Saturday, 24 September 2011

Dracula isn't the only creature with teeth in Whitby!

Whitby is famous for its associations with Dracula, Bram Stoker wrote the novel whilst staying in the town. Many of the locations used in the book can be found in Whitby such as the churchyard where Mina first encountered Dracula in lupine form.

As well as the locations some of the events are based on real life. In the book, Dracula arrived in Whitby when the Demeter ran aground. Just prior to Bram Stoker arriving in Whiby the Russian vessel Demetrius had ran aground with only one survivor.

Twice a year, in April and October, the town is invaded by Goths, and one bed and breakfast even supplies garlic to hang on your bed posts!

Dracula might be fictitious but vampires are not the only things with teeth to be found in Whitby. Whitby is one of the main charter ports in the north of England and famous for its wreck and rough ground fishing where cod, pollack and ling can be targeted with the occasional haddock, halibut and even porbeagle shark being landed.

I had booked a days' wreck fishing on Shy Torque skippered by Rich Ward to target ling. On the way out we stopped at Bell Buoy for mackerel and again they were few and far between, luckily I had brought a few frozen mackerel and garfish with me as an emergency bait supply.

The sea around Whitby is littered with wrecks, most of them dating from World War 2. As the weather was good Rich steamed out to an offshore wreck 18 miles from shore.

I rigged up with a 30lb class rod as I would be working a baited pirk. To minimise snagging I replaced the pirks' treble hook with a single 6/0 adorned with a luminous green muppet. A whole fillet of mackerel provided the bait. Ling are predators with teeth and need to be targeted with big baits.

The technique is to jig the pirk up and down with short movements of the rod. As you drift across the wreck occasionally line needs to be let off to ensure the pirk continues working just above the wreck.

On the first drift I landed a small ling, and although a few fish were landed in subsequent drifts, Rich soon moved to hopefully more prolific wrecks inshore. Despite a number of moves it was a slow day, but with four ling and a cod to my rod I was well pleased with the result. I can confirm that ling make superb eating, firm and meaty, like cod but better.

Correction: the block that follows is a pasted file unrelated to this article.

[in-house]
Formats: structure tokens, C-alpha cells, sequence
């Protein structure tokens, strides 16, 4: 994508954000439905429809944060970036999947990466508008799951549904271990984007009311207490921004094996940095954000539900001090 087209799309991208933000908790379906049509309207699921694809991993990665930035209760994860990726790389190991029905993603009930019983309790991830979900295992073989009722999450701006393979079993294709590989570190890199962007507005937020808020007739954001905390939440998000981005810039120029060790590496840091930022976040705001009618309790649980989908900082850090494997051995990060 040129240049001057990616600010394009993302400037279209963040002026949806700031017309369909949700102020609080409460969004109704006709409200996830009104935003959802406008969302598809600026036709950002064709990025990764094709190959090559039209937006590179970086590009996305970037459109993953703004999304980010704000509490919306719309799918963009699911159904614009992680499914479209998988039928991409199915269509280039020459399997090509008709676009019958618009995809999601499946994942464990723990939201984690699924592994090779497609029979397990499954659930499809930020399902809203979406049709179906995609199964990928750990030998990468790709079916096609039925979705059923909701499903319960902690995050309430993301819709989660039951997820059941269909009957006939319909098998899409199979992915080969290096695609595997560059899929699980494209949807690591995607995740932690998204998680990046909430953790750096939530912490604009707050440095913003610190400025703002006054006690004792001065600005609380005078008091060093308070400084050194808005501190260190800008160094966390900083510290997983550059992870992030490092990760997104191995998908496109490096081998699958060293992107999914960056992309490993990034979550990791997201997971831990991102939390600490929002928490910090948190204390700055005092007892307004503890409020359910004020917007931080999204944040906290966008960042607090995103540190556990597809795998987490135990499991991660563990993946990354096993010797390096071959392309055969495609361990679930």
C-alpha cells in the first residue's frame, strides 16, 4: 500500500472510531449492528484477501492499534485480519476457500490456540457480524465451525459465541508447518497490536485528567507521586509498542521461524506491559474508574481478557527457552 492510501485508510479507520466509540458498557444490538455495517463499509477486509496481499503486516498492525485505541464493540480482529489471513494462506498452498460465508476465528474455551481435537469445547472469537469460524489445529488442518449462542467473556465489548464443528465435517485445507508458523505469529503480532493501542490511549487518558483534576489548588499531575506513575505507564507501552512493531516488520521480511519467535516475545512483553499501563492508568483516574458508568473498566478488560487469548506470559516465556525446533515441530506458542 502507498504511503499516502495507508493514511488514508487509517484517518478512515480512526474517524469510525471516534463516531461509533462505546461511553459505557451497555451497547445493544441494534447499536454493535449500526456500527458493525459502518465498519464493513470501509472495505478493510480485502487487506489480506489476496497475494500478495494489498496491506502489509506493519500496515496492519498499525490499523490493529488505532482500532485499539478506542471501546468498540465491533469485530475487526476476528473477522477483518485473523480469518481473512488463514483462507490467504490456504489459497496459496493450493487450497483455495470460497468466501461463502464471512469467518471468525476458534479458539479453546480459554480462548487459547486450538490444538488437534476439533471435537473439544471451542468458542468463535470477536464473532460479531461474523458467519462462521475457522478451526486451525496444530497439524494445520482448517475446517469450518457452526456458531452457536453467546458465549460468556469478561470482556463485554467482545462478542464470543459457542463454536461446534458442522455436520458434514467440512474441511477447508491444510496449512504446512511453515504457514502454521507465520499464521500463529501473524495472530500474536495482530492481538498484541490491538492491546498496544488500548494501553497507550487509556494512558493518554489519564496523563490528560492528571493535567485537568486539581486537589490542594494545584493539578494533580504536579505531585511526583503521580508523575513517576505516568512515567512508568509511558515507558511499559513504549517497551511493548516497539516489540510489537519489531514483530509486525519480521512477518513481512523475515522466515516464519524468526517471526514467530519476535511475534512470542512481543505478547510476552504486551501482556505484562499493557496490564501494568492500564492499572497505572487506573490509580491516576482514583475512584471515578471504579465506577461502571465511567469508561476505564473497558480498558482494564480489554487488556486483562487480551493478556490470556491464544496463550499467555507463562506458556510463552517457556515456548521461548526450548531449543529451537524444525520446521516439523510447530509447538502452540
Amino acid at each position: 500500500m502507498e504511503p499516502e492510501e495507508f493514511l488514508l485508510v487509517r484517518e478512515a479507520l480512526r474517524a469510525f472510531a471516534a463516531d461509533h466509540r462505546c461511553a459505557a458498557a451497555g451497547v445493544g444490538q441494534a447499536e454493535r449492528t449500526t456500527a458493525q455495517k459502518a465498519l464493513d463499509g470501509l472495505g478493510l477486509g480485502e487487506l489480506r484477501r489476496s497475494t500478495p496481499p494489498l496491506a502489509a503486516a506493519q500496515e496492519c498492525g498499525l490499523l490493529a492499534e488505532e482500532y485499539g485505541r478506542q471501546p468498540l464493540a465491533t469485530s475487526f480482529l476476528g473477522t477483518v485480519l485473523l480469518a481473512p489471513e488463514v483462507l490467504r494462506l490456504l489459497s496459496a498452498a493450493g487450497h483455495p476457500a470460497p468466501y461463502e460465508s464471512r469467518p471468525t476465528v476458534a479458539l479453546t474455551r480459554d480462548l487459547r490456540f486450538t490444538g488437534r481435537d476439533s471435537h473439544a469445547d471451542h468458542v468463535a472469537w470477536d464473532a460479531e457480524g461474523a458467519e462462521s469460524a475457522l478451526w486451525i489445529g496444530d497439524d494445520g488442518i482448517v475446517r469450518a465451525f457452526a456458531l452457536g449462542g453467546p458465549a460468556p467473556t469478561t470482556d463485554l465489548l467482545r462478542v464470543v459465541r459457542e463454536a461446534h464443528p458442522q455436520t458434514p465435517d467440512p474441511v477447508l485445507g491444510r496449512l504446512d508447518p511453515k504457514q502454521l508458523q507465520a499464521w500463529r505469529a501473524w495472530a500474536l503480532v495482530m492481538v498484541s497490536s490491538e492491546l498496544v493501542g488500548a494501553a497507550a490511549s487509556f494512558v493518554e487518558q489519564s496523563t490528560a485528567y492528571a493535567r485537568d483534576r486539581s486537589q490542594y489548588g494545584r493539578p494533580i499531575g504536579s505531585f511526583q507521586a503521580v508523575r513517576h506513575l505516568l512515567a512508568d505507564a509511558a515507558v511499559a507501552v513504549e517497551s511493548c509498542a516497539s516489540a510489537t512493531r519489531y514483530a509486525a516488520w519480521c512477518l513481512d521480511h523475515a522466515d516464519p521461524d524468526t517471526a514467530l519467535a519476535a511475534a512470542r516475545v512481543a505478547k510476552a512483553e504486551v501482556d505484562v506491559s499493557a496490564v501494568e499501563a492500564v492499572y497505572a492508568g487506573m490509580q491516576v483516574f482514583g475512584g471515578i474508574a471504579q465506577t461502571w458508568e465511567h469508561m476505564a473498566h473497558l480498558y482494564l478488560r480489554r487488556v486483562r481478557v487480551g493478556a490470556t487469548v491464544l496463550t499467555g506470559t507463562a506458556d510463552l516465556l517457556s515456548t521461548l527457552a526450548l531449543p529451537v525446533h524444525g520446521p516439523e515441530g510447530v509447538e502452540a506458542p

Friday, 2 September 2011

Portland Species Competition!

Today, I was a guest angler amongst the regular Friday Species League crew aboard Colin Penney's Flamer 4. Although I not personally into match fishing of any kind, you can learn a lot from match anglers. The fishing today would be restricted to the areas in and around Portland Harbour, a species hunters paradise.

After a short sail we arrived at Colin's secret muddy mark where the rare red band live. These unusual fish live with their heads sticking out of the mud grabbing shrimps and the like. A set of mini sabikkis were baited with tiny strips of squid ready for the first of several short drifts. By the time we moved we had acounted for more than twenty red band fish between us. They are truly stunning looking fish being a pinky orange colour with electric pinky purple edging the fins. If Barbie was a fish she would be a red band fish. I also managed a goby or two including a Jeffreys Goby (it has an elongated 2nd ray on its first dorsal). Unfortunately I managed to drop it back in before getting the photo.

We spent some time drifting a range of marks including the harbour entrances. The rocky areas were wrasse city and a wide variety of species were caught including ballan, cuckoo, goldsinney and the rare ballions wrasse. Tompot blennies, gobies, mackerel, scad and pollack also showed.

Gurnards manly tubs showed, I only managed to catch reds........again! Several anglers caught dragonets which again evaded my hooks. Andy Selby from Weymouth Angling even managed a couple of red mullet, the first Andy had ever caught. Two trigger fish were also landed.

In retrospect I should have fished short flowing rigs to keep all three baits on the bottom, rather than a paternoster rig. I am back for a two day competition in October which will allow me to test out my hypothesis. Most of the anglers on board had homemade bait containers divided into sections and hung on the boats rails, which immediately means less time is spent baiting up and more time spent with a bait in the water.

The planned drifts over the wreck of the Hood had to be abandoned due to the presence of divers.

Our final mark was at anchor over a muddy patch where I targeted butterfly blennies and dragonets on tiny hooks baited with slivers of ragworm. I became a smoothound pup magnet landing four of them along with some dogfish.

Richard, the angler next to me landed the only butterfly blenny of the day. Again I suffered the indignity of seeing others landing dragonets and tub gurnards.

What an enjoyable day in good company. I added three species to my challenge total and missed out on five others (butterfly blenny, dragonet, red mullet, trigger fish and tub gurnard). In excess of tweny species were landed by the crew and I ended the day with 14 species, in fact too many to record as labels on this blog item (blogger has a limit of 200 characters)!